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Things are Going Wrong...

Weird hyphenation of words

You may have a version mismatch problem. TeX's hyphenation system changed between version 2.9 and 3.0. If you are using (plain) TeX version 3.0 or later, make sure your plain.tex file has a version number which is at least 3.0. If you are using LaTeX 2.09 you should consider upgrading to LaTeX2e; if for some reason you can't, the last version of LaTeX 2.09, released on 25 March 1992, is available (for the time being at least) from obsolete/macros/latex209/distribs/latex209.tar and ought to solve this problem.

If you're using LaTeX2e, the problem probably arises from your hyphen.cfg file, which has to be created if you're using a multi-lingual version.

For the curious, here's what happened: before TeX 3.0 the hyphenation algorithm would not break a word if the part before the break was not at least two characters long, and the part after the break at least three characters long. Starting with version 3.0 the parameters \lefthyphenmin and \righthyphenmin control the length of these fragments. These are set to 2 and 3, respectively, in the new plain and lplain formats. They can be set to any value, of course, but if \lefthyphenmin+\righthyphenmin is greater than 62, all hyphenation is suppressed.

A further source of oddity can derive from the 1995 release of Cork-encoded fonts, which introduced an alternative hyphen character. The LaTeX2e configuration files in the font release specified use of the alternative hyphen, and this could produce odd effects with words containing an explicit hyphen. The font configuration files in the December 1995 release of LaTeX2e do not use the alternative hyphen character, thus removing this source of problems.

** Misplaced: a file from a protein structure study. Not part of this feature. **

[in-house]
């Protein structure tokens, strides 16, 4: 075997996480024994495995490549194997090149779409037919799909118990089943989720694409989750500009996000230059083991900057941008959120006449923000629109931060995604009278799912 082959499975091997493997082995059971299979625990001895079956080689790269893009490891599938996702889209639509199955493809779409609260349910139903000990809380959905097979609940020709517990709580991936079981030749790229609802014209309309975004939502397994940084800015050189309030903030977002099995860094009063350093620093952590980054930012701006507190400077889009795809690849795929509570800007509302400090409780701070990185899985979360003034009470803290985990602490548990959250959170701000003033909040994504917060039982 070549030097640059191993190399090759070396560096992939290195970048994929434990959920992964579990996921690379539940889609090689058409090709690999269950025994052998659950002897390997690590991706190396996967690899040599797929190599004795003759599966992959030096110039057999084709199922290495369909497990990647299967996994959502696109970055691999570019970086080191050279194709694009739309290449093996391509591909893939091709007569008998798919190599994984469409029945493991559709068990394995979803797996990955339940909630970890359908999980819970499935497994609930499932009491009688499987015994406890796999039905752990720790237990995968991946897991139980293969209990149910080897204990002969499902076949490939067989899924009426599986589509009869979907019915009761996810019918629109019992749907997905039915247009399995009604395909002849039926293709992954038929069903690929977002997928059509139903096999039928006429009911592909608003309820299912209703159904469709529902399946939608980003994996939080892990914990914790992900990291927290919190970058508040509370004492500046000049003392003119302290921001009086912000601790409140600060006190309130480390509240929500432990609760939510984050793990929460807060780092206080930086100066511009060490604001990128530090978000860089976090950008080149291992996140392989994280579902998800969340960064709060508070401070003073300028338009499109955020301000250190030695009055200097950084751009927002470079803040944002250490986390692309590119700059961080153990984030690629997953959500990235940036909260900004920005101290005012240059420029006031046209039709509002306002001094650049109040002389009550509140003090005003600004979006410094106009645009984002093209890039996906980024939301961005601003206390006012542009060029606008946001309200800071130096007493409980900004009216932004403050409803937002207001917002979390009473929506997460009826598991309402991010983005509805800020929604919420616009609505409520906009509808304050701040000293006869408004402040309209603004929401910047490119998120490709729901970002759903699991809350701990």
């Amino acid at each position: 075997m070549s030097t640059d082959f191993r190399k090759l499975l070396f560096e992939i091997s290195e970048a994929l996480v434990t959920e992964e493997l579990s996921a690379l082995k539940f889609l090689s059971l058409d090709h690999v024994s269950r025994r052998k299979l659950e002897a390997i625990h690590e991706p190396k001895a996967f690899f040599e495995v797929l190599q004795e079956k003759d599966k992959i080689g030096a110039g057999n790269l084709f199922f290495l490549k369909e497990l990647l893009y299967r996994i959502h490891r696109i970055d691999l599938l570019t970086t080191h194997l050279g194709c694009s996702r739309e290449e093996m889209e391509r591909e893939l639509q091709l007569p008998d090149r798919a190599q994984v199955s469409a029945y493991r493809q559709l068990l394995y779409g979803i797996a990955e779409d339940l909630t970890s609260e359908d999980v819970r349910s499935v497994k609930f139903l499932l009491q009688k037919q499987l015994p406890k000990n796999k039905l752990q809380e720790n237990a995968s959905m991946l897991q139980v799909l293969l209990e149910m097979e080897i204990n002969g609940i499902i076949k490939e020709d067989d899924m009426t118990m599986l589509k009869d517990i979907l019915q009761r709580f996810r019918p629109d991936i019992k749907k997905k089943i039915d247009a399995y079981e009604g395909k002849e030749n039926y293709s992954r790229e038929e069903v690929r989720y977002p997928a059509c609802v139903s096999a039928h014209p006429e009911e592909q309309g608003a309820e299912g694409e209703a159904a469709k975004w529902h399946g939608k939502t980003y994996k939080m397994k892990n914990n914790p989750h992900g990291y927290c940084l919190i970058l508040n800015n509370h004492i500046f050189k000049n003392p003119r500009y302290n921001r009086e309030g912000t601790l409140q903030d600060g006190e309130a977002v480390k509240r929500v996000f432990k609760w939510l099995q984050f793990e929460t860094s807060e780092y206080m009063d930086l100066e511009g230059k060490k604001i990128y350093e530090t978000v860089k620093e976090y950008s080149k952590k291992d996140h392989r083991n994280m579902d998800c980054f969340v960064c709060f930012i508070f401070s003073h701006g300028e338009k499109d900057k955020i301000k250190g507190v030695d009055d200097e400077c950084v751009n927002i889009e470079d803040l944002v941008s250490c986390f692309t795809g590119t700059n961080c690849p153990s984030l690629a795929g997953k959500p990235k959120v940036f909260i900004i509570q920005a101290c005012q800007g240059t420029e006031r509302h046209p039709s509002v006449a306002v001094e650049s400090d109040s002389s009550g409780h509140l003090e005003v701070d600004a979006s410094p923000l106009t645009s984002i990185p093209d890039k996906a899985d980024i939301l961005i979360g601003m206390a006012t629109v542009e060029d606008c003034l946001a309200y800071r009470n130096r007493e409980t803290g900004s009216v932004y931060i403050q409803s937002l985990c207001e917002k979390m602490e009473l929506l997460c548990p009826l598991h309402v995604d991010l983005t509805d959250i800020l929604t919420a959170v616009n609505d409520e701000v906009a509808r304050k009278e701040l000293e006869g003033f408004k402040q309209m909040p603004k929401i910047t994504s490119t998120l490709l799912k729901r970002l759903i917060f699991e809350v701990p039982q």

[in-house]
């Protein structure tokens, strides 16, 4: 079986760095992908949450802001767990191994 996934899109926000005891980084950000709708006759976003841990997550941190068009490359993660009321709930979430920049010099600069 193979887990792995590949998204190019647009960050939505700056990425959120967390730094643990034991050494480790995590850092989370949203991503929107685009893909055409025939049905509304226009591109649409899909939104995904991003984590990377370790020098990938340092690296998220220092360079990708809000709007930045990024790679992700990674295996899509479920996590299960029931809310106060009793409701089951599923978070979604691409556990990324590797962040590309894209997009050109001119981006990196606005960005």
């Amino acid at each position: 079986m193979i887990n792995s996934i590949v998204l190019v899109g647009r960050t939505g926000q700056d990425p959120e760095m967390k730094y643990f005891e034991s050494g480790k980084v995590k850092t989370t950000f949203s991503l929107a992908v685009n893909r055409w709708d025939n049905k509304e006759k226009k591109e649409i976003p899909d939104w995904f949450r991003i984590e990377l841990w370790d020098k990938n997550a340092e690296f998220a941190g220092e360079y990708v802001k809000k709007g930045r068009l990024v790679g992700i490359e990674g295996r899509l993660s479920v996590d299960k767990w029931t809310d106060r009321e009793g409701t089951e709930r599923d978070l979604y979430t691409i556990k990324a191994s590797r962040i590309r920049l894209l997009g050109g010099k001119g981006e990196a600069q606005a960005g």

(Merely) peculiar hyphenation

You may have found that TeX's famed automatic word-division does not produce the break-points recommended by your dictionary. This may be because TeX is set up for American English, whose rules for word division (as specified, for example, in Webster's Dictionary) are completely different from the British ones (as specified, for example, in the Oxford Dictionaries). This problem is being addressed by the UK TeX User community (see Baskerville, issue 4.4) but an entirely satisfactory solution will take time. An interim hyphenation file is available in language/hyphenation/ukhyphen.tex

Accented words aren't hyphenated

TeX's algorithm for hyphenation gives up when it encounters an \accent command; there are good reasons for this, but it means that quality typesetting in non-English languages can be difficult.